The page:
Pentagon de­clares de­fense test a success af­ter mis­sile in­ter­cep­tor de­stroys mock war­head

Chattanooga Times Free Press - - NATION - BY ROBERT BURNS

WASH­ING­TON — The Pentagon scored an im­por­tant success Tues­day in a test of its oft-crit­i­cized mis­sile de­fense pro­gram, de­stroy­ing a mock war­head over the Pa­cific Ocean with an in­ter­cep­tor key to pro­tect­ing U.S. ter­ri­tory from a North Korean at­tack.

Vice Adm. Jim Syring, direc­tor of the Pentagon agency in charge of de­vel­op­ing the mis­sile de­fense sys­tem, called the test re­sult “an in­cred­i­ble ac­com­plish­ment” and a crit­i­cal mile­stone for a pro­gram ham­pered by set­backs over the years. “This sys­tem is vi­tally im­por­tant to the de­fense of our home­land, and this test demon­strates that we have a ca­pa­ble, cred­i­ble de­ter­rent against a very real threat,” Syring said in a writ­ten state­ment an­nounc­ing the test re­sult.

De­spite the success, the $244 mil­lion test didn’t con­firm that un­der wartime con­di­tions the U.S. could in­ter­cept an in­ter­con­ti­nen­tal-range mis­sile fired by North Korea. Py­ongyang is un­der­stood to be mov­ing closer to the ca­pa­bil­ity of putting a nu­clear war­head on such an ICBM and could de­velop de­coys sophisticated enough to trick an in­ter­cep­tor into miss­ing the real war­head.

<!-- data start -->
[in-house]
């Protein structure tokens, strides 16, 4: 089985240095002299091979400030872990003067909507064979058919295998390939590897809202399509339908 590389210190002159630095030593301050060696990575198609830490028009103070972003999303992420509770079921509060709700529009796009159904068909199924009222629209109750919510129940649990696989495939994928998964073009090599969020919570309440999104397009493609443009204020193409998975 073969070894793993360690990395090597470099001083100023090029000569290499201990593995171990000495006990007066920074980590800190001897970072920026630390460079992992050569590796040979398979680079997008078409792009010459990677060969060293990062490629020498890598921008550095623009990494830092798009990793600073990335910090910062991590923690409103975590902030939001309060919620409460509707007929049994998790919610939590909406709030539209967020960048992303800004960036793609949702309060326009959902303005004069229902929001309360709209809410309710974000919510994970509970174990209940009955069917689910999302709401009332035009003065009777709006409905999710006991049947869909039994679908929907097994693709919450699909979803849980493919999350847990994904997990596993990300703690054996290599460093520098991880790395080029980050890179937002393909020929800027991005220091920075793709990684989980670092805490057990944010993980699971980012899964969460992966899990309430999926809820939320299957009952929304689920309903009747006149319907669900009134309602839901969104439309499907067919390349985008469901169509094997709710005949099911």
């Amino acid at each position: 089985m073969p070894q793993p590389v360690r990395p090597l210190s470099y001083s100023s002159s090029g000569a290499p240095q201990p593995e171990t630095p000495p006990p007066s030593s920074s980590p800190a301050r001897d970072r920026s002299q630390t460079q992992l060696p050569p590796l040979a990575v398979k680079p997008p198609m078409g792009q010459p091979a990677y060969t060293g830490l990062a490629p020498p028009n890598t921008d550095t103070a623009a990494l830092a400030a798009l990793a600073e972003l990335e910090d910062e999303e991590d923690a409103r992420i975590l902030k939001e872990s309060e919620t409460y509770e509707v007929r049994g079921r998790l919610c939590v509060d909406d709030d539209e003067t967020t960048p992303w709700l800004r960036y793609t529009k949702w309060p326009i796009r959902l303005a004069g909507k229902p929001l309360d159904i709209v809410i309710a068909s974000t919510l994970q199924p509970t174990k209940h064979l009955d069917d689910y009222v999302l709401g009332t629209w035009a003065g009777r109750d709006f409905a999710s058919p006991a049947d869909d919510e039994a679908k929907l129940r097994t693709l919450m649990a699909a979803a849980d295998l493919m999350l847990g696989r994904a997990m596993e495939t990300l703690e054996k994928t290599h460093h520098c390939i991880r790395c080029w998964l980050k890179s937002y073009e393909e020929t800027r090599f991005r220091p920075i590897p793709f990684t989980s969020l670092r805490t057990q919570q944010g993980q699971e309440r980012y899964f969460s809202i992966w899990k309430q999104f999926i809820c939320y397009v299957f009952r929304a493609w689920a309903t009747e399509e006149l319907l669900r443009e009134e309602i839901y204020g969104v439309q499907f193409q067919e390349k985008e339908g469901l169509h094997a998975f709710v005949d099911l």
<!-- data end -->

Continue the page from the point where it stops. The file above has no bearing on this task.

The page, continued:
Syring’s agency sounded a note of cau­tion. “Ini­tial in­di­ca­tions are that the test met its pri­mary ob­jec­tive, but pro­gram of­fi­cials will con­tinue to eval­u­ate sys­tem per­for­mance based upon teleme­try and other data ob­tained dur­ing the test,” his state­ment said.

The most re­cent in­ter­cept test, in June 2014, was suc­cess­ful, but the longer track record is spotty. Since the sys­tem was de­clared ready for po­ten­tial com­bat use in 2004, only four of nine in­ter­cept at­tempts have been suc­cess­ful.

“This is part of a con­tin­u­ous learn­ing curve,” said Navy Capt. Jeff Davis, a Pentagon spokesman, ahead of Tues­day’s test. The Pentagon is still in­cor­po­rat­ing en­gi­neer­ing up­grades to its mis­sile in­ter­cep­tor, which has yet to be fully tested in re­al­is­tic con­di­tions.

North Korea said its nu­clear and mis­sile pro­grams are a de­fense against per­ceived U.S. mil­i­tary threats. Its ac­cel­er­at­ing mis­sile devel­op­ment has com­pli­cated Pentagon cal­cu­la­tions, most re­cently by in­cor­po­rat­ing solid-fuel tech­nol­ogy into its rock­ets. The step would mean even less launch warn­ing time for the United States. Liq­uid fuel is less sta­ble and rock­ets us­ing it have to be fu­eled in the field, a process that takes longer and can be de­tected by satel­lites.

Un­der­scor­ing its un­in­ter­rupted ef­forts, North Korea on Mon­day fired a short­range bal­lis­tic mis­sile that landed in Ja­pan’s mar­itime eco­nomic zone.

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